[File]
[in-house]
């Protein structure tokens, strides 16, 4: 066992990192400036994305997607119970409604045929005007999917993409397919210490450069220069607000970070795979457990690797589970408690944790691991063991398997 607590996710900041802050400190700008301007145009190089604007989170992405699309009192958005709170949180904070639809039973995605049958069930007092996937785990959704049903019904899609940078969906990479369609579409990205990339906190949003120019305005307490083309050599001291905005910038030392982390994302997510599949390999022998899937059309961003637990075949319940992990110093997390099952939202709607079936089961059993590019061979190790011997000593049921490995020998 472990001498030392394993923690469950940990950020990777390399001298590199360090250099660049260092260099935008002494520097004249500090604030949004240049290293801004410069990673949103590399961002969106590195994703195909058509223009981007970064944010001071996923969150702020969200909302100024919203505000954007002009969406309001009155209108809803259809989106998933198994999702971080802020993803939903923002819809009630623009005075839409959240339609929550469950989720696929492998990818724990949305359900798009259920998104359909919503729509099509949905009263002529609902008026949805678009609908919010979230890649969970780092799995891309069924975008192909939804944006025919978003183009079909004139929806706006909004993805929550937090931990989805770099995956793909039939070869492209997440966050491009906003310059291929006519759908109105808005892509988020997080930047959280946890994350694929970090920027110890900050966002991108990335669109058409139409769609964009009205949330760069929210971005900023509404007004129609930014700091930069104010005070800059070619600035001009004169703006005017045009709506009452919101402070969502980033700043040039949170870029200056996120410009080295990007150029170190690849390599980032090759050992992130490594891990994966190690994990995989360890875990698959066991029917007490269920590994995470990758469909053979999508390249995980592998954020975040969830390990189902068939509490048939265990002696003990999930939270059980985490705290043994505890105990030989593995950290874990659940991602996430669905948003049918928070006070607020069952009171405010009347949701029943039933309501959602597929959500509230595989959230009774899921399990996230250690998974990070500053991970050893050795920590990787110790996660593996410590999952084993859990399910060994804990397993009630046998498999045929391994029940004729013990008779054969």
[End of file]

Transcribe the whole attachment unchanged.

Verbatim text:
[in-house]
């Protein structure tokens, strides 16, 4: 066992990192400036994305997607119970409604045929005007999917993409397919210490450069220069607000970070795979457990690797589970408690944790691991063991398997 607590996710900041802050400190700008301007145009190089604007989170992405699309009192958005709170949180904070639809039973995605049958069930007092996937785990959704049903019904899609940078969906990479369609579409990205990339906190949003120019305005307490083309050599001291905005910038030392982390994302997510599949390999022998899937059309961003637990075949319940992990110093997390099952939202709607079936089961059993590019061979190790011997000593049921490995020998 472990001498030392394993923690469950940990950020990777390399001298590199360090250099660049260092260099935008002494520097004249500090604030949004240049290293801004410069990673949103590399961002969106590195994703195909058509223009981007970064944010001071996923969150702020969200909302100024919203505000954007002009969406309001009155209108809803259809989106998933198994999702971080802020993803939903923002819809009630623009005075839409959240339609929550469950989720696929492998990818724990949305359900798009259920998104359909919503729509099509949905009263002529609902008026949805678009609908919010979230890649969970780092799995891309069924975008192909939804944006025919978003183009079909004139929806706006909004993805929550937090931990989805770099995956793909039939070869492209997440966050491009906003310059291929006519759908109105808005892509988020997080930047959280946890994350694929970090920027110890900050966002991108990335669109058409139409769609964009009205949330760069929210971005900023509404007004129609930014700091930069104010005070800059070619600035001009004169703006005017045009709506009452919101402070969502980033700043040039949170870029200056996120410009080295990007150029170190690849390599980032090759050992992130490594891990994966190690994990995989360890875990698959066991029917007490269920590994995470990758469909053979999508390249995980592998954020975040969830390990189902068939509490048939265990002696003990999930939270059980985490705290043994505890105990030989593995950290874990659940991602996430669905948003049918928070006070607020069952009171405010009347949701029943039933309501959602597929959500509230595989959230009774899921399990996230250690998974990070500053991970050893050795920590990787110790996660593996410590999952084993859990399910060994804990397993009630046998498999045929391994029940004729013990008779054969």